What are your 4 pounds made of? How to understand calorie and energy density. | Precision Nutrition

What are your 4 pounds made of?
How to understand calorie and energy density.

By Ryan Andrews

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People generally eat between three to four pounds of food each day. Processed, calorie-dense foods add up to four pounds a lot quicker than whole, nutrient-dense foods. Want to lose weight? Think about where your food pounds come from.

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I don’t know what you had for lunch today, but I had 18 apples.

What do you think of that? You probably think I’m a glutton and have the GI tract of a gorilla.

But check this—a typical fast food value meal has the same amount of calories as 18 apples. 18! So I wanted to see what would happen if I downed the same amount of calories from apples.

Not pretty.

Yet I’ve had buddies knock back two fast food meals while watching Monday Night Football. And no, I haven’t seen any of them go through a bag of Red Delicious by the 4th quarter.

What does this tell me? Well, it tells me that Mother Nature has your back.

Fast food and apples

Remember:

  • Real food regulates appetite—so you don’t overeat
  • Real food controls blood sugar/insulin—so you can avoid energy swings and diabetes
  • Real food provides the best nutrition—so you can remain healthy for life
  • Real food has a sane amount of energy—so that you can’t accidentally overeat
  • Real food has a longstanding relationship with our body—so our bodies know what to do with it

Energy density

This leads me to the world of energy density. Are you familiar with it? It’s the amount of energy (calories) per unit of food. Let me explain.

200-melons 200-cheese
This is 200 calories of melon. This is a lot of melon.
This is 200 calories of cheese. This isn’t very much cheese.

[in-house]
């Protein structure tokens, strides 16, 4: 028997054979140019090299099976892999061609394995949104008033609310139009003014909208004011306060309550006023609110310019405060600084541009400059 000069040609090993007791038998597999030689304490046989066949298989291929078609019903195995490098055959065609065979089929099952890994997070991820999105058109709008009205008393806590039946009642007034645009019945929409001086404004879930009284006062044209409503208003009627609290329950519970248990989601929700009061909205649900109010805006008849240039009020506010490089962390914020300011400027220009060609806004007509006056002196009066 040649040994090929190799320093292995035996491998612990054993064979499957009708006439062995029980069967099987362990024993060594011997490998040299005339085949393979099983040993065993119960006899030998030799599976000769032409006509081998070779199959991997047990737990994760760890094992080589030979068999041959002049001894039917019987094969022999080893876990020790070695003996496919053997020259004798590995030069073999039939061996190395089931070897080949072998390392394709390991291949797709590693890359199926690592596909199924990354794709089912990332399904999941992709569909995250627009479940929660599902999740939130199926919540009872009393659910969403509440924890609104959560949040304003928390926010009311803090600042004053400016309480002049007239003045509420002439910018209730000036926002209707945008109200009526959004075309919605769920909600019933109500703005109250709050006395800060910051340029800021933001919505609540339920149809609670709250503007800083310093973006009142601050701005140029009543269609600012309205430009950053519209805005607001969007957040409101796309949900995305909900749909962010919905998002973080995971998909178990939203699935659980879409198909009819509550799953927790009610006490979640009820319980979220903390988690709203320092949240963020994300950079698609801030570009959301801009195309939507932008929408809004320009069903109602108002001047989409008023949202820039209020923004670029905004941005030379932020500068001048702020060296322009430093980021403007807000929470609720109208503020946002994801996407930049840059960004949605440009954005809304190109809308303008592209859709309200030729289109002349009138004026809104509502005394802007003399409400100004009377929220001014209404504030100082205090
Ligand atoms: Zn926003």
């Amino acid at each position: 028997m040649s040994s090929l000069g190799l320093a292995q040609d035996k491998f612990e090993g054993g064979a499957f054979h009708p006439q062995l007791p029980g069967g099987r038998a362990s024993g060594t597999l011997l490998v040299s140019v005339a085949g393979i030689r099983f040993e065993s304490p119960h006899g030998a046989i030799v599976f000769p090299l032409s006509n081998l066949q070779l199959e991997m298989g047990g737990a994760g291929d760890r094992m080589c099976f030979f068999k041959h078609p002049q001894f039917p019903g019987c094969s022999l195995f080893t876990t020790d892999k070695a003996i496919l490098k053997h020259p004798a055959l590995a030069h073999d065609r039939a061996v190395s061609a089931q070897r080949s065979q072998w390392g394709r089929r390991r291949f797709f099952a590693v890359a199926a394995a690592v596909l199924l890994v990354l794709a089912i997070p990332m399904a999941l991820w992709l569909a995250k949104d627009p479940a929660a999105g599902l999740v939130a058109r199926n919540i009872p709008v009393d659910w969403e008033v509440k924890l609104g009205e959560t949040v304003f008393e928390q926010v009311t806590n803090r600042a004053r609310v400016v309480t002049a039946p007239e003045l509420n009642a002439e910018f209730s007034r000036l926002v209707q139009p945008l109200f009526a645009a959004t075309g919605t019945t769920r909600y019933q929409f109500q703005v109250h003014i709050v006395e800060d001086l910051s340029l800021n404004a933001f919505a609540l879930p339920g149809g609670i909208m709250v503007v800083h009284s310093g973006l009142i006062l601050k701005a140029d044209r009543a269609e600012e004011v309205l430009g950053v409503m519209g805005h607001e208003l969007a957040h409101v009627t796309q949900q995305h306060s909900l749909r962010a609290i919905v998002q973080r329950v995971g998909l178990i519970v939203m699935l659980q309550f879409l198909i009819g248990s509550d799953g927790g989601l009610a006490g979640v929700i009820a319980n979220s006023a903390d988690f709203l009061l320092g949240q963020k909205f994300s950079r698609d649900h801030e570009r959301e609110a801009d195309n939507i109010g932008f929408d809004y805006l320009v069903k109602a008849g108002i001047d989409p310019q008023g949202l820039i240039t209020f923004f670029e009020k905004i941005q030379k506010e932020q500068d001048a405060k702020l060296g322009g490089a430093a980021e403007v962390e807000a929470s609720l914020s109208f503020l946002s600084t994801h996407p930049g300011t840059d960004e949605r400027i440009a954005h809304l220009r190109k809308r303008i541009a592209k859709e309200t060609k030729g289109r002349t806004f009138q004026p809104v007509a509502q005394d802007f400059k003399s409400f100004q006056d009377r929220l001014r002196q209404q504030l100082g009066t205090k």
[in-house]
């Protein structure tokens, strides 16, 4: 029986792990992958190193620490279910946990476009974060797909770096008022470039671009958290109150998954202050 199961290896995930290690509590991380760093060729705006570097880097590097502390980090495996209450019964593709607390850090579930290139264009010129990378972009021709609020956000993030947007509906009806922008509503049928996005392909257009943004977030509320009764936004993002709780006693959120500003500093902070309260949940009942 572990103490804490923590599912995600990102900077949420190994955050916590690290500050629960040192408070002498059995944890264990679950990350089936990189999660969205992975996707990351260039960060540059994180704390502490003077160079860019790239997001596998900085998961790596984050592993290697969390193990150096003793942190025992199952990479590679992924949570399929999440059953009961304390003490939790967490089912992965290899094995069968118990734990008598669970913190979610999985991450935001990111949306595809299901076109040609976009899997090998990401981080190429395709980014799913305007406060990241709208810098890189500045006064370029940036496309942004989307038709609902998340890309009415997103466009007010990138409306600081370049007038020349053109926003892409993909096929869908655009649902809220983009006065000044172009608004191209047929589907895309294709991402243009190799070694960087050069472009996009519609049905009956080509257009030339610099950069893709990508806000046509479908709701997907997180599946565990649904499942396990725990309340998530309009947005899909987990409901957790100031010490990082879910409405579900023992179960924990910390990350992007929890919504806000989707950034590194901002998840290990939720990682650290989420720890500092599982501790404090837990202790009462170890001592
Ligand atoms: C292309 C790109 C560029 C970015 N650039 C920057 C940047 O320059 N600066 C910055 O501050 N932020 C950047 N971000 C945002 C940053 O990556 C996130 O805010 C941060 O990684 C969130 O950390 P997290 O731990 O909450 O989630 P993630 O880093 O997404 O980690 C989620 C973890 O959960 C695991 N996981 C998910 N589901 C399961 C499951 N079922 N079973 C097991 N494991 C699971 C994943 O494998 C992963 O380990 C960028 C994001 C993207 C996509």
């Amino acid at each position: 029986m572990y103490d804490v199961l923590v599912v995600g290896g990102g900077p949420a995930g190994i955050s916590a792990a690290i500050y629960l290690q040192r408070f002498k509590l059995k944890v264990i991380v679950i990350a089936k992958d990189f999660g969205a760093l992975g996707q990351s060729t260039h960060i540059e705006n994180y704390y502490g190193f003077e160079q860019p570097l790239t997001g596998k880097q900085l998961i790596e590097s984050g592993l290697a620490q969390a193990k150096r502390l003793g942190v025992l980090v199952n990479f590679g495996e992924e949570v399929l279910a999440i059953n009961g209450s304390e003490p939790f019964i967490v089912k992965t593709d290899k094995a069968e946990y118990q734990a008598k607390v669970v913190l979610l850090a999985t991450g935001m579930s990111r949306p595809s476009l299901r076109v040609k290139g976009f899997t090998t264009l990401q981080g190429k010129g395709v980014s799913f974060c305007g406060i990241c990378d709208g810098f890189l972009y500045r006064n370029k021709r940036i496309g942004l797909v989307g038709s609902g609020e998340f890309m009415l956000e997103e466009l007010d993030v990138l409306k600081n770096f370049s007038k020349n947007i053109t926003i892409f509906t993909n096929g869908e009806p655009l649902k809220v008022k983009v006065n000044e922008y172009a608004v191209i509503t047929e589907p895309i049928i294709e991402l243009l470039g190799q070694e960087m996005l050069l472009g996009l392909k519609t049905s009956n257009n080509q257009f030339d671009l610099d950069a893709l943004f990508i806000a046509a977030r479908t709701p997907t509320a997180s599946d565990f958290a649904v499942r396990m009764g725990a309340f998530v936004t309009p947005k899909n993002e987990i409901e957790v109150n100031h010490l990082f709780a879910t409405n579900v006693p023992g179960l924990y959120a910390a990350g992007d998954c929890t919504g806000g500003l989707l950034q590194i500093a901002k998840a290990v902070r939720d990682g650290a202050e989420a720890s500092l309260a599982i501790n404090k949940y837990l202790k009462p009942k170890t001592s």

200-celery 200-chocolate-bar
This is 200 calories of celery. Good luck eating this.
This is 200 calories of a candy bar. Good luck NOT eating this.

Seeing a trend? It’s hard to rack up excess energy (calories) from whole, real, calorie-dilute foods.

Food poundage

Interestingly, research shows that most humans eat between three to five pounds of food per day. Indeed, as we approach four pounds of food intake for the day, most of us are feeling pretty satisfied.

Now, this can be four pounds of celery. Or it can be four pounds of candy bars. It’s not the food or calorie content that matters.  It’s the volume/poundage that counts. And obviously, there are some big nutrient differences between celery and candy bars, right?

Now, let’s take some extreme examples of this…

  • 4 pounds of raw veggies will provide 400 calories
  • 4 pounds of raw fruits will provide 1000 calories
  • 4 pounds of cooked whole grains/legumes provides 1600 calories
  • 4 pounds of nuts/seeds provides about 10,000 calories
  • 4 pounds of Lucky Charms, Pop Tarts, Cheese provides about 10,000 calories

Note: I’m showing calories only as a measurement unit to help illustrate a point. Don’t get wrapped up in the numbers.

People that struggle with body fat management tend to fill up on energy dense, processed foods. This means stored energy for later. In other words: extra body fat.

If we eat four pounds of whole, real food then we get lots of nutrition with a calorie count that our body can handle.

What’s our poundage portion?

Most people in the U.S. are consuming (on average) the following amounts of food each day:

2.0 pounds of meat, dairy and eggs
1.5 pounds fruits and veggies
0.5 pound grains
0.5 pounds added sugars, fats and oils
= 4.5 pounds
= about 3,700 calories per day

What if we switched this around?

2.5 pounds of fruits and veggies
1.0 pounds of grains and legumes
0.3 pounds nuts/seeds
0.3 pounds meat, dairy and eggs
0.1 pounds added sugars, fats and oils
= 4.2 pounds
= about 2,075 calories per day (this isn’t really that much, especially if you’re physically active.)

Putting it to the test

I’m curious: what does a day of my food weigh?

How much my day of food weighs
How much my day of food weighs = 3.7 pounds

Clockwise, starting in upper right:

2 lentil burgers, steamed broccoli
Peaches & blueberries
Raw buckwheat granola with hempseeds and flax
Roasted garbanzos & goji berries
Sprouted grain bread with peanut butter
Lettuce & kale
Celery, carrots, zucchini

I was surprised it didn’t weigh more. The actual food weighs less than 3.7 pounds, as the food containers contribute to the total weight. Although I did leave out condiments like salad dressing and mustard.

Note: this was just a random day of eating, for me. Some days I eat more, some less.

Also note: I choose to follow a plant-based diet, which is why you don’t see any animal foods here. However, my meat-eating friends have tried this experiment too and pretty much come up with the same result.

What have we learned today?

If we prioritize whole, nutrient-dense foods there isn’t much room left for the energy-dense, processed foods. You only have about three to five pounds to work with each day.

Food for thought…what are your four pounds made of?